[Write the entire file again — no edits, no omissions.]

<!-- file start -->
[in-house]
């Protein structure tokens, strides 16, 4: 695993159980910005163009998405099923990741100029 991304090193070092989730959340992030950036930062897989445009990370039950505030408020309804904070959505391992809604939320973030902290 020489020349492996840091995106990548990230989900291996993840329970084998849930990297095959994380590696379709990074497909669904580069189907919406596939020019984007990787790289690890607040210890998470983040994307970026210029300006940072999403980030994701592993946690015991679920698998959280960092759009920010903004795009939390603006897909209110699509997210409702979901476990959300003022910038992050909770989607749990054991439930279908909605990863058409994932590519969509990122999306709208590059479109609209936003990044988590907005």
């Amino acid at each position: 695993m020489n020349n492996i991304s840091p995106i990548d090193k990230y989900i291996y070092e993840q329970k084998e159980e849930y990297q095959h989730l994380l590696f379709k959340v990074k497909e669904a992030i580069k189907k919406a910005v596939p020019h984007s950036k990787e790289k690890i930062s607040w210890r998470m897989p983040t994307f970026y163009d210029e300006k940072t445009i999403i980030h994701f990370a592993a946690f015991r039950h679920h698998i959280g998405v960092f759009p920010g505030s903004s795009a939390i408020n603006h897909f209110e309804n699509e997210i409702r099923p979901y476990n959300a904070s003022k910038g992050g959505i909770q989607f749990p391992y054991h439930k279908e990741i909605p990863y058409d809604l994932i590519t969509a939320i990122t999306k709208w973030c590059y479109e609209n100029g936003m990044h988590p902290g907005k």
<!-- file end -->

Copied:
[in-house]
């Protein structure tokens, strides 16, 4: 695993159980910005163009998405099923990741100029 991304090193070092989730959340992030950036930062897989445009990370039950505030408020309804904070959505391992809604939320973030902290 020489020349492996840091995106990548990230989900291996993840329970084998849930990297095959994380590696379709990074497909669904580069189907919406596939020019984007990787790289690890607040210890998470983040994307970026210029300006940072999403980030994701592993946690015991679920698998959280960092759009920010903004795009939390603006897909209110699509997210409702979901476990959300003022910038992050909770989607749990054991439930279908909605990863058409994932590519969509990122999306709208590059479109609209936003990044988590907005």
């Amino acid at each position: 695993m020489n020349n492996i991304s840091p995106i990548d090193k990230y989900i291996y070092e993840q329970k084998e159980e849930y990297q095959h989730l994380l590696f379709k959340v990074k497909e669904a992030i580069k189907k919406a910005v596939p020019h984007s950036k990787e790289k690890i930062s607040w210890r998470m897989p983040t994307f970026y163009d210029e300006k940072t445009i999403i980030h994701f990370a592993a946690f015991r039950h679920h698998i959280g998405v960092f759009p920010g505030s903004s795009a939390i408020n603006h897909f209110e309804n699509e997210i409702r099923p979901y476990n959300a904070s003022k910038g992050g959505i909770q989607f749990p391992y054991h439930k279908e990741i909605p990863y058409d809604l994932i590519t969509a939320i990122t999306k709208w973030c590059y479109e609209n100029g936003m990044h988590p902290g907005k």